The remainder of the dam at Ryerson Station State Park in February. Part of the structure had been removed for safety reasons.
It has been almost eight years since the Duke Lake Dam in Ryerson Station State Park was cracked and the lake drained, but the state will announce today that it will build a new dam and refill the once-popular fishing, boating and swimming venue in Greene County.
The state Department of Conservation and Natural Resources secretary, Richard Allan, has scheduled a news conference in the state park this afternoon to announce a schedule for the rebuilding of the dam and 62-acre lake.
The announcement comes after months of negotiations between the DCNR and Consol Energy over who should pay for replacing the 45-year-old concrete dam that a February 2010 state investigation determined was cracked because of ground subsidence caused by Consol's Bailey longwall coal mine.
According to two sources familiar with the negotiations but who are not authorized to speak on the record, Consol and the DCNR have reached a settlement agreement that will require the Cecil-based coal mining and natural gas drilling company to pay approximately $22 million of the $29 million dam replacement cost.
To make up the remainder of the dam replacement cost, the sources said DCNR has agreed to allow Consol to drill for Marcellus Shale gas under the 1,164-acre park in exchange for an up-front payment to cover the full cost of dam replacement.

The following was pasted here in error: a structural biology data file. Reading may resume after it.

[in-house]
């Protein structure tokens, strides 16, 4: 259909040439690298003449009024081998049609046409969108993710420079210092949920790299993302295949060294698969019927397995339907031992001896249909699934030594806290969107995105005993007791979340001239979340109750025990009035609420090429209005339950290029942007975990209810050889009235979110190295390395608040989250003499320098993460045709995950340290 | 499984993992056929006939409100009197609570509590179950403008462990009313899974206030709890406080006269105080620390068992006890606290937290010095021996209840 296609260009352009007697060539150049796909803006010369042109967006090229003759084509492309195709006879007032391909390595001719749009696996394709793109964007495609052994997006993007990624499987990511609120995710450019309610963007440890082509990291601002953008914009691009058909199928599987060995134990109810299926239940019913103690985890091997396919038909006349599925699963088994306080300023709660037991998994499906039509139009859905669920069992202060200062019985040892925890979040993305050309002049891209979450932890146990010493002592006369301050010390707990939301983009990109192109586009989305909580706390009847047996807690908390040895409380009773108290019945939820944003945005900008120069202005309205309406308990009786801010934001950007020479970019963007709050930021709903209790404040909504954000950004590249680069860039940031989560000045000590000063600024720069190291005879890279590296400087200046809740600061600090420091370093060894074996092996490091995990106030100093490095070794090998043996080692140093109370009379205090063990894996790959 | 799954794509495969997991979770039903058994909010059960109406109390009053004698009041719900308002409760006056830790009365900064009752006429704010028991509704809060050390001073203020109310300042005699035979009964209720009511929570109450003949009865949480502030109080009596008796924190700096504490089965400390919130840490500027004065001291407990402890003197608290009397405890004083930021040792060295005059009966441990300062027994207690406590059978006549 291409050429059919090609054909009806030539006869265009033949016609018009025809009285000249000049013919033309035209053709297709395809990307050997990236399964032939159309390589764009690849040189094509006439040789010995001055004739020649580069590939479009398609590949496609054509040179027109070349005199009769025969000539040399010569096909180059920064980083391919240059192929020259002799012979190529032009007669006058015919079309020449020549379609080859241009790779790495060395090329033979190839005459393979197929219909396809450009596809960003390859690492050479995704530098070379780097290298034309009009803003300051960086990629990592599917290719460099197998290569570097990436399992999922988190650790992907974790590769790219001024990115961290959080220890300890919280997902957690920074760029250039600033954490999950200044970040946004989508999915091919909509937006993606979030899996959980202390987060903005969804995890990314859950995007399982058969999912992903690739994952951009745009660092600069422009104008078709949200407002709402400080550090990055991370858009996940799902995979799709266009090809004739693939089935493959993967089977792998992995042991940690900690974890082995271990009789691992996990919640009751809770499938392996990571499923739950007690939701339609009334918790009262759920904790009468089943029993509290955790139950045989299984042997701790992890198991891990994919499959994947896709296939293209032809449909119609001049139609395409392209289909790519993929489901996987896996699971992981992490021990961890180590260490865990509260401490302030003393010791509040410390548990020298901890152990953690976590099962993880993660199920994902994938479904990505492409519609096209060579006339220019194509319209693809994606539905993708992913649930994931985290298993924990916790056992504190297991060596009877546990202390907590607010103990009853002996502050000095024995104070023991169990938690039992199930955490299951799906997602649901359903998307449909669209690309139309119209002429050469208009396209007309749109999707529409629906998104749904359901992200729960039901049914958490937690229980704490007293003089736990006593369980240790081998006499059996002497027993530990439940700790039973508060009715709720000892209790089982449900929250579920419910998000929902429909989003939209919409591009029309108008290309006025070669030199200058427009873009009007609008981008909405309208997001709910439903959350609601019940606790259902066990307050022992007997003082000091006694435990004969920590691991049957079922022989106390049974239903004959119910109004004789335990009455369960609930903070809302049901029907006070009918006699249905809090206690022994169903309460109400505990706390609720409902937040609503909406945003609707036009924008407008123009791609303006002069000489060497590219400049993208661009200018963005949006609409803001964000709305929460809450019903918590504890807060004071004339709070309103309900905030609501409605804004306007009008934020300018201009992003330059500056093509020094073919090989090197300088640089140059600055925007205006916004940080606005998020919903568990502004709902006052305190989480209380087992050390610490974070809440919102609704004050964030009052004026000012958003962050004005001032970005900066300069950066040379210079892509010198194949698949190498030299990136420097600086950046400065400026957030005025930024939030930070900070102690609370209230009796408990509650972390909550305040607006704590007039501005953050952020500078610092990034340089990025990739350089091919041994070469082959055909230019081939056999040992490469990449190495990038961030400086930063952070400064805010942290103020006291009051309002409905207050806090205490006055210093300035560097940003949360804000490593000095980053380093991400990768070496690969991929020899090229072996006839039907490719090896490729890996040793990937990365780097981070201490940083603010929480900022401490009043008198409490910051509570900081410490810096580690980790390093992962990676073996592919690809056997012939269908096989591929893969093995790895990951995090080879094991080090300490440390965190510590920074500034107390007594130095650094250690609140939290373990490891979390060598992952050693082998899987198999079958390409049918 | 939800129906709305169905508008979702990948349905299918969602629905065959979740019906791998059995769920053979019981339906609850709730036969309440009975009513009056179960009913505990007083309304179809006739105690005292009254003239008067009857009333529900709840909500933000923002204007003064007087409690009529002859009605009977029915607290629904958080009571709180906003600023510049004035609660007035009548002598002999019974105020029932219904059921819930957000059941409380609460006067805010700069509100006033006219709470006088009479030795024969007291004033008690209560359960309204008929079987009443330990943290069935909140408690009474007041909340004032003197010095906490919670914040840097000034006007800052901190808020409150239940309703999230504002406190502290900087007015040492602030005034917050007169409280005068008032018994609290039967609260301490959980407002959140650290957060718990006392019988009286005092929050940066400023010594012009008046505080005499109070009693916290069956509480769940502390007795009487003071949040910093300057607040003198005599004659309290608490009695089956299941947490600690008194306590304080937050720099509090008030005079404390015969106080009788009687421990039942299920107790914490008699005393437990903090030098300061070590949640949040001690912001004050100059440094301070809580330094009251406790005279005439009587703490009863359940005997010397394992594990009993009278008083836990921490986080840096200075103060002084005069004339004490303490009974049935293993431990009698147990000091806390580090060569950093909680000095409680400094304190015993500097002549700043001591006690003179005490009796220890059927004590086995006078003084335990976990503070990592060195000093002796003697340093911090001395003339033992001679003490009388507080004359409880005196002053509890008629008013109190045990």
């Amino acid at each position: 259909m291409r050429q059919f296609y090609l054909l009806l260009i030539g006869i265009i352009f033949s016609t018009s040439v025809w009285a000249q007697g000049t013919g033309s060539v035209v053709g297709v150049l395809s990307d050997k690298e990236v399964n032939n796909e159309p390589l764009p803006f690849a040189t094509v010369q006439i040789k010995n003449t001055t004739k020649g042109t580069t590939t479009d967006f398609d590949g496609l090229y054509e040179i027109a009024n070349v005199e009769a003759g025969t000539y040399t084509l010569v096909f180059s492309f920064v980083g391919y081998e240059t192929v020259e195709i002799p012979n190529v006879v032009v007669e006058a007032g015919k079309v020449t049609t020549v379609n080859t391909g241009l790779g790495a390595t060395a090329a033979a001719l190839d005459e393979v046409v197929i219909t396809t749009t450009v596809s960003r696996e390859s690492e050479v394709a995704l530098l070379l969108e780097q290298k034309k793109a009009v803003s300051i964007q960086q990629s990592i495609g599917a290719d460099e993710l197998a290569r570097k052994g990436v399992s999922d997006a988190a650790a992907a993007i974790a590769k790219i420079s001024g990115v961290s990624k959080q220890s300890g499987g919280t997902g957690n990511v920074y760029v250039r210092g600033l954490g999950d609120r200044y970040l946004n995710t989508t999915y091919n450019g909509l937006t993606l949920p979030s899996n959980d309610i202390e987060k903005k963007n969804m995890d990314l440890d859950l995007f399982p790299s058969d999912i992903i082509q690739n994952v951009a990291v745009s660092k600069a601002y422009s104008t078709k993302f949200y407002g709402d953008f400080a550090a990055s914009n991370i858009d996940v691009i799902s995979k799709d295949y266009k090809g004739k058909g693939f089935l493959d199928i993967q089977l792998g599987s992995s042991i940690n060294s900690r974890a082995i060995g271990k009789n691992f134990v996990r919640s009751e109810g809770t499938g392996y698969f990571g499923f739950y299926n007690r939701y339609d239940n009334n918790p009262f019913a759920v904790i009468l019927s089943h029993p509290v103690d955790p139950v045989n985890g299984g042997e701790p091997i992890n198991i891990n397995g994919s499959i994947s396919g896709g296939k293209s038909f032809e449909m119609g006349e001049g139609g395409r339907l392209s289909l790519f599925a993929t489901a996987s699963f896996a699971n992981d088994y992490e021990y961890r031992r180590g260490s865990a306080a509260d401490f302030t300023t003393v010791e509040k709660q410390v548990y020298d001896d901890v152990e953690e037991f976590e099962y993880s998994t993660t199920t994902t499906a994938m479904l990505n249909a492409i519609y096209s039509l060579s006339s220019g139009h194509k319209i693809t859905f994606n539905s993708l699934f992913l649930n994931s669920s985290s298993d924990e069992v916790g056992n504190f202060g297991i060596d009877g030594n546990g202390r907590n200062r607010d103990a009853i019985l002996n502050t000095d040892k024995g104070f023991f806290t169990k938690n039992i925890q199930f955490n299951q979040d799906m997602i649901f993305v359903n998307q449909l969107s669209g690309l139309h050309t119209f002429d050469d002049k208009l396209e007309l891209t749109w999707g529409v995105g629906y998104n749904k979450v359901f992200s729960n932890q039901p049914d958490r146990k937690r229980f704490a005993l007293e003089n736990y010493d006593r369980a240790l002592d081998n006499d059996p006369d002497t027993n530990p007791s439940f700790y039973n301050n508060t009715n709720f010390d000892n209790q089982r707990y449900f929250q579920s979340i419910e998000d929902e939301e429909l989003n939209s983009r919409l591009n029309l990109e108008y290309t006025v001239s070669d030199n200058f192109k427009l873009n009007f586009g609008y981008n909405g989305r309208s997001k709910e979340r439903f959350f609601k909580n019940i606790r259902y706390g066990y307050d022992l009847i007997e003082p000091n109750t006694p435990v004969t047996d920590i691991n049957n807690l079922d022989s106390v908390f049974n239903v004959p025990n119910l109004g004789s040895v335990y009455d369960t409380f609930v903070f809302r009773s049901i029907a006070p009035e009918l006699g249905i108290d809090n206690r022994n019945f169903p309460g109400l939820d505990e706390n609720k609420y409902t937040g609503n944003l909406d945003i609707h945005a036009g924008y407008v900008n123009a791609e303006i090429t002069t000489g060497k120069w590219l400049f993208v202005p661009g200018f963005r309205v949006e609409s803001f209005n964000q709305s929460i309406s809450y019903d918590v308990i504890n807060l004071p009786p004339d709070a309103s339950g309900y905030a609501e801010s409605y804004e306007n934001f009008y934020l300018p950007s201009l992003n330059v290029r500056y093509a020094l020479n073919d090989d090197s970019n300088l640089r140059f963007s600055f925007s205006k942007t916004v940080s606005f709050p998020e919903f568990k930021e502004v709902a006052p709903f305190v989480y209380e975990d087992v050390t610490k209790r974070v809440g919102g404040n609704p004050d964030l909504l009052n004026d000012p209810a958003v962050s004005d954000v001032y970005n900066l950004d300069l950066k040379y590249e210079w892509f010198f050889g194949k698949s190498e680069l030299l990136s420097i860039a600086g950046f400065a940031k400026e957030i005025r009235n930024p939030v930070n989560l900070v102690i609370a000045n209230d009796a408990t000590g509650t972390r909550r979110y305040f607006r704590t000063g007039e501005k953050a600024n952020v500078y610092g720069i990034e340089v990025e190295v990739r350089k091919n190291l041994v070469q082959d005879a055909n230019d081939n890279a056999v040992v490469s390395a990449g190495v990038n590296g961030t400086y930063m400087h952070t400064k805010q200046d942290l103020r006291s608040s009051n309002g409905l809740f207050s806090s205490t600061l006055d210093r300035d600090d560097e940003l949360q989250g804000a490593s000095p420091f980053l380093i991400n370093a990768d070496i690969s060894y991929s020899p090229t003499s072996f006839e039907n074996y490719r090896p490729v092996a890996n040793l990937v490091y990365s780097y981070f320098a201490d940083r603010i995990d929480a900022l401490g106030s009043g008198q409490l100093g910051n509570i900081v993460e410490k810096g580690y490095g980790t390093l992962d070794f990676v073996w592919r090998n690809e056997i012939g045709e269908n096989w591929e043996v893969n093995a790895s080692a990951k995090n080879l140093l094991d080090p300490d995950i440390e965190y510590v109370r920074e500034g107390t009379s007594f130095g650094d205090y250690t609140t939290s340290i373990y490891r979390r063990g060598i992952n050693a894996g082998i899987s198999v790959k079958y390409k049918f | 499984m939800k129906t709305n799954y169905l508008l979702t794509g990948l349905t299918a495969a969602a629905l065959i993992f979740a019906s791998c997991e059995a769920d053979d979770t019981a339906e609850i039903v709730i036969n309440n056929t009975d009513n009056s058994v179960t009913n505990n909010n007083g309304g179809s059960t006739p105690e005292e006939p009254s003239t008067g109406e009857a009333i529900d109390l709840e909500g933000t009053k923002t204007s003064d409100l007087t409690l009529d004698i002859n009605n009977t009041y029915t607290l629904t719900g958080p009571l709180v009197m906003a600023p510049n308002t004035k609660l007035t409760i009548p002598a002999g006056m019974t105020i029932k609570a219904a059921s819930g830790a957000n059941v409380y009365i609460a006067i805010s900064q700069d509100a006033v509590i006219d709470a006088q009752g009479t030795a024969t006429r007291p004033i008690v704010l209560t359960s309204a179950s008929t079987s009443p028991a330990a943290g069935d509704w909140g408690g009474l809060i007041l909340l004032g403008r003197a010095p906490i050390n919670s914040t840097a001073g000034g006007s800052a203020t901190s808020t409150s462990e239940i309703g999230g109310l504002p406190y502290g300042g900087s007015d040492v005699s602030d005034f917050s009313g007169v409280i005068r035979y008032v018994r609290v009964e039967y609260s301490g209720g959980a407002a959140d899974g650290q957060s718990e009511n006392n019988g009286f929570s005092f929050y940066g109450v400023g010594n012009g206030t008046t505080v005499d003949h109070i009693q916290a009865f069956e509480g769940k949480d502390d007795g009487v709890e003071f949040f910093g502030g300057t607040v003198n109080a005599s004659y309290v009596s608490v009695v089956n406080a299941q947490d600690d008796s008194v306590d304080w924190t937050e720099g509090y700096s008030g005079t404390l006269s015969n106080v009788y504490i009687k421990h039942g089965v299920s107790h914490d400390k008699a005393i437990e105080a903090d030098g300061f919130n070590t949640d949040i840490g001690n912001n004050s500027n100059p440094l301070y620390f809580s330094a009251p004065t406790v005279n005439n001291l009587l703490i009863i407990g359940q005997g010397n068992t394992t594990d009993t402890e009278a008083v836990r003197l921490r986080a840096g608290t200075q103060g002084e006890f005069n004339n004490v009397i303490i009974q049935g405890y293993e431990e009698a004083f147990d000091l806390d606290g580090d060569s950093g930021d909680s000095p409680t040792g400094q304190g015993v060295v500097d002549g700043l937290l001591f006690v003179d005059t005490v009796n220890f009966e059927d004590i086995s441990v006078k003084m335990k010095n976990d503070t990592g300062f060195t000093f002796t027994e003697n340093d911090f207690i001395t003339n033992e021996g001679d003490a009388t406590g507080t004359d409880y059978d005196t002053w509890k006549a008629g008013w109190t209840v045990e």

The agreement, which settles a Consol appeal of the findings that is scheduled to be heard by the state Environmental Hearing Board on May 17, contains no admission of fault by Consol.
Lynn Seay, a Consol spokeswoman, did not return several phone calls Tuesday requesting comment. Chris Novak, a DCNR spokeswoman, declined Tuesday to confirm details of the settlement prior to today's news conference by Mr. Allan.
Patrick Grenter, executive director for the Center for Coalfield Justice, an environmental group that intervened in the Environmental Hearing Board appeal, said the group has not been involved in settlement negotiations and he doesn't know what the agreement requires of Consol.
"We're hoping for a settlement that's protective of Duke Lake," Mr. Grenter said. "And protective of the surrounding environment and the surrounding communities."
He said an agreement to rebuild the dam and refill the lake would have a positive effect on those communities and the economy of the county.
Prior to the damage to the 515-foot-long dam, the park attracted approximately 160,000 visitors a year, according to the DCNR.
Cracks in the dam appeared in April 2005, and it was breached by the DCNR for safety reasons and the lake drained in July of that year. At that time, Consol's Baily Mine longwall machines were operating 350 feet below the surface and less than 1,000 feet away from the dam. Longwall mining is a full-extraction mining technique that carves out all of the coal from the 4- to 9-foot-thick Pittsburgh coal seam, and causes surface subsidence directly above the mined area and extending out at an angle to adjacent surface lands.
In February 2008, the DCNR filed a lawsuit against Consol seeking compensatory damages of $58 million, including $30 million for dam replacement, $8 million for restoration of the lake, aquatic habitat and fish, and $20 million for damages to the surrounding park.